Javed hashmi

1970 doesn’t seem that distant when one is overcome by a cloud of nostalgia, encompassing memories both drear and dear. Such was the beginning of a memorable decade for me when I got admission at the Philosophy Department of the University of the Punjab. I had the privilege of meeting Prof Waris Mir, my mentor who chiseled a lot of rough corners of my political outlook and thought pattern. The best words to describe Waris Mir would be: a democracy loving, progressive and liberal intellectual and a truthful, honest and brave teacher and journalist. The timeline I am taking my readers back to while remembering Waris Mir is of a chaotic turmoil in the political history of Pakistan.

To briefly summarise it, the first general elections in Pakistan had shown sweeping results in favour of the Awami League but the winners of the poll were still waiting for the reins of power to be thrust into their hands. We were breathing the inexplicable feeling of dismay and distrust as young students of politics and current affairs. In such times, the atmosphere around us was always charged with political ions which led me to take part in my first ever election of the Student’s Union in January 1971 and won. Waris Mir was also performing the duties of the Adviser to the Students Affairs at the PU and thus we used to meet quite often. The most memorable time I would relate to is when the Vice Chancellor of the PU, Allama Allauddin Siddiqui had sanctioned a trip of the PU Students Union to the then East Pakistan.

The military operation of Bengal had begun in March 1971. Our delegation had touched the Bengali ground in October 1971, hardly three months before the dismemberment of the East Pakistan in December 1971. Waris Mir wrote a series of columns based on his experiences in the Bengal during his stay there. He was perturbed by the actuality of the situation as facts lay bare in front of his eyes. His opposition to the military offensive against the Bengalis led him to write his heart out. It was because of his 1971 visit to the then East Pakistan and the travelogue written by him that the Bangladeshi government had decorated Waris Mir and several other Pakistanis with the highest civil award of the country in 2013 including Faiz Ahmed Faiz, Habib Jalib, Dr Ghaus Bux Bizenjo, Khan Abdul Wali Khan, Malik Ghulam Jilani, etc.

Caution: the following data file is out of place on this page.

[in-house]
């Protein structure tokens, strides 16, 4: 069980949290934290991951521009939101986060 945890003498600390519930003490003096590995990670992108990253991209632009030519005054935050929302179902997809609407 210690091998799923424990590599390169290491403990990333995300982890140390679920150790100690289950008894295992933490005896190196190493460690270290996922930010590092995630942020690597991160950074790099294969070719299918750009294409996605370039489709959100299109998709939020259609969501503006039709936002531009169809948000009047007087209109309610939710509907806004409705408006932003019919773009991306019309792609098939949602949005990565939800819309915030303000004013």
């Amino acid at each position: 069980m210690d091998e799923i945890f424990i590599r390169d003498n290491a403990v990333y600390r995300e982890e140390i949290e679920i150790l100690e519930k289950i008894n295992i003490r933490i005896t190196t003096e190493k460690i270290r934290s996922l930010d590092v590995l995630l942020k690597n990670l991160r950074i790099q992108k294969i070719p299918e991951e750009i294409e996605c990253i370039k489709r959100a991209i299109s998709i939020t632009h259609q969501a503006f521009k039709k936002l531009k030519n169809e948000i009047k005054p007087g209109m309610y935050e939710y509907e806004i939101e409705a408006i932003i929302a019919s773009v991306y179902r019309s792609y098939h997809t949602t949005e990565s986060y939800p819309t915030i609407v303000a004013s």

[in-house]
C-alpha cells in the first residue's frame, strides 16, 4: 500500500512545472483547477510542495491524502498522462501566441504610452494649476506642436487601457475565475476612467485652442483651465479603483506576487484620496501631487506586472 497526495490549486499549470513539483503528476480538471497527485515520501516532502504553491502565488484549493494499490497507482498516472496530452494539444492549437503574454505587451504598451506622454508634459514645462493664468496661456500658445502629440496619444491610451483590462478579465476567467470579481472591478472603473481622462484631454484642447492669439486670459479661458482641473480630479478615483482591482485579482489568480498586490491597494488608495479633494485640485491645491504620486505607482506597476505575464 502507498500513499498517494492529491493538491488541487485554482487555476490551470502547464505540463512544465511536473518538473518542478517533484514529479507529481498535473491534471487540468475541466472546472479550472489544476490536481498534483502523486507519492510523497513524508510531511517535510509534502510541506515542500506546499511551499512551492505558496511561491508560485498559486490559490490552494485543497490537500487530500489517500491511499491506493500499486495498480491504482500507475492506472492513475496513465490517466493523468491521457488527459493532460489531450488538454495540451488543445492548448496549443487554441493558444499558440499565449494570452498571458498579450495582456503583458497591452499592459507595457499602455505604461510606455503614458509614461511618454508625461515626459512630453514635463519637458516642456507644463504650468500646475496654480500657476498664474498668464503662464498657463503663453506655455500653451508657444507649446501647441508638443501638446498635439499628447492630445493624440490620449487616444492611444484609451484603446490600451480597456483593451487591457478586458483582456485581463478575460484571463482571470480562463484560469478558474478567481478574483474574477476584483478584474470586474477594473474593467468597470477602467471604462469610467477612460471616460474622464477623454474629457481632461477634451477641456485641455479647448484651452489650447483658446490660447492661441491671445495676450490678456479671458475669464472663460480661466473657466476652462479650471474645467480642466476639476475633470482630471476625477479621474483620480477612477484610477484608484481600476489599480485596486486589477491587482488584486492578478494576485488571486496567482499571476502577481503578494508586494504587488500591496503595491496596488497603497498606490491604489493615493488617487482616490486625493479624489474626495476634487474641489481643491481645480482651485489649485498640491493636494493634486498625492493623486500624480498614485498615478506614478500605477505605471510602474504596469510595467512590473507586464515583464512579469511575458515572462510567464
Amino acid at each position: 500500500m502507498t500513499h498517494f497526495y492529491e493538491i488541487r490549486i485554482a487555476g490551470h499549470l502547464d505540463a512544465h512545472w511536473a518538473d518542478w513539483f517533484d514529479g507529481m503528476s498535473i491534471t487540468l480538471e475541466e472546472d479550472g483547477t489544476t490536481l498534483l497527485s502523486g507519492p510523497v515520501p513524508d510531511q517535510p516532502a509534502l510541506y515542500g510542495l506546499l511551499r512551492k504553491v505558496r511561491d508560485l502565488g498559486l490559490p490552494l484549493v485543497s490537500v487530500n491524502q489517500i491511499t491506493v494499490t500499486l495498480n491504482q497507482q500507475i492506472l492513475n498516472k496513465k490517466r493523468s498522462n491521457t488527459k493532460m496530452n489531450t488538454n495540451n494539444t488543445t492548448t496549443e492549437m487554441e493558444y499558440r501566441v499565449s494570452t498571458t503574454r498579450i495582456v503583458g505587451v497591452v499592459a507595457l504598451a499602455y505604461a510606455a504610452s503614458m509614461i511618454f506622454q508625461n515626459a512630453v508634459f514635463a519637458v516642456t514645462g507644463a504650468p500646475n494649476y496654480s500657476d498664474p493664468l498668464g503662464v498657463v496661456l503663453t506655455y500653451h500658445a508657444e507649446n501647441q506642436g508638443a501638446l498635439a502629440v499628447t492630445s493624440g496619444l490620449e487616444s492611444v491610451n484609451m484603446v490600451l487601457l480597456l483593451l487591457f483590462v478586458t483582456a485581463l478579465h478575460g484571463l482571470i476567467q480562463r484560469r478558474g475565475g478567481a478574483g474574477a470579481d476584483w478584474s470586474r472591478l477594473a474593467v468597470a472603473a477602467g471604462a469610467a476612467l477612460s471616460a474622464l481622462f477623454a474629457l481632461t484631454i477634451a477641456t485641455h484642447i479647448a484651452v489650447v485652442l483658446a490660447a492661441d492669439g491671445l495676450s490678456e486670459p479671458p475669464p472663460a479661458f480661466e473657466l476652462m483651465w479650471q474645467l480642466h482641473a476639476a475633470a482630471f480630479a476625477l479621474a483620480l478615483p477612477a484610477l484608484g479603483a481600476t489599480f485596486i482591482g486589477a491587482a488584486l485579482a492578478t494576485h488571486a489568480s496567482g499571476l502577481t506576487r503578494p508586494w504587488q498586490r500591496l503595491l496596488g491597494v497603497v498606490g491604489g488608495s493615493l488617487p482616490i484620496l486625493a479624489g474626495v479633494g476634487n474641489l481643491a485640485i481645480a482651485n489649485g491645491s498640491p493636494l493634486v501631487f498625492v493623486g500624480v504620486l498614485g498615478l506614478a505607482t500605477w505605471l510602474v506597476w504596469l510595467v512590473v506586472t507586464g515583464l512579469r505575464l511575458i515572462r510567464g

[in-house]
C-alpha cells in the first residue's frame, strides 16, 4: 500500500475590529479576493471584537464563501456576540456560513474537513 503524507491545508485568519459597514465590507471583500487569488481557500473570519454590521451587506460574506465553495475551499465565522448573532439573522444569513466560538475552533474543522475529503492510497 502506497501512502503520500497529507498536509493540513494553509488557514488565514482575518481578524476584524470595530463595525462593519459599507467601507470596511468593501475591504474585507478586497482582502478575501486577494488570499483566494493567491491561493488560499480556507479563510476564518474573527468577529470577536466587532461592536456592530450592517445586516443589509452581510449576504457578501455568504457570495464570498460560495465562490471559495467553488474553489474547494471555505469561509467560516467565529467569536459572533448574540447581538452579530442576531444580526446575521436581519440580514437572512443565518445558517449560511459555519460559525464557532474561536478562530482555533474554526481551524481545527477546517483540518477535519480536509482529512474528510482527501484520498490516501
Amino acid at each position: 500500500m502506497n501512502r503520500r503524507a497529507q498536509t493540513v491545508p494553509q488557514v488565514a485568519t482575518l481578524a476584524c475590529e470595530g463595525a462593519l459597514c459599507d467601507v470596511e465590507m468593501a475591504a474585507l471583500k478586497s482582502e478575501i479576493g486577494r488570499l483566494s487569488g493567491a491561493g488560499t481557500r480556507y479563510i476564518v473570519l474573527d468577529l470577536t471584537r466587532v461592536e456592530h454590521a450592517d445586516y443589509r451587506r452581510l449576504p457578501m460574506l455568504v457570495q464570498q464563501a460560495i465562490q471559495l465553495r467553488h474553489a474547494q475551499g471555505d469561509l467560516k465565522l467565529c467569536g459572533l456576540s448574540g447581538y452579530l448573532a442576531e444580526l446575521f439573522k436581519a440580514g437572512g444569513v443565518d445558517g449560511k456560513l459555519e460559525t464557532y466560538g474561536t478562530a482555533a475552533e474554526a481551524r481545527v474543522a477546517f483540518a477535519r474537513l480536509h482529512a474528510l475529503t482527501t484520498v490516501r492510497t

I take pride in being one of those people who were led by Waris Mir to Dhaka in those days of mortification. We had been prepared by our mentor and guide to face anti-sentiments but my first exposure to a life threat came like a blow when Mukti Bahni announced prize money of Rs 2 lac each for our heads. Prof Waris Mir was scrunched between a rock and a hard place. He didn’t only have to worry about his life but also ours. I have seen many people give up under this kind of pressure but my mentor stood firm and strong. He knew he had to complete what he had started and so our mission began.

Under storms of threats booming from the private radio station of the Mukti Bahni, we visited the Bihari Camps in Muhammad Pur and Mirpur as well as the Chittagong; at one instance we found ourselves witnessing vultures and stray dogs pulling at the human flesh of unidentified dead bodies. At another instance, we were being briefed by SK Jillani, Commissioner of Chittagong about the brutal murders committed by Mukti Bahni. One day, we were told horrifying stories of ruthlessness by the professors and students of the Dhaka University and the other day we were treated like royal guests at the PTV station in Dhaka. Regular transmission was cut off and Punjabi songs were ordered to be aired in honour of the delegates.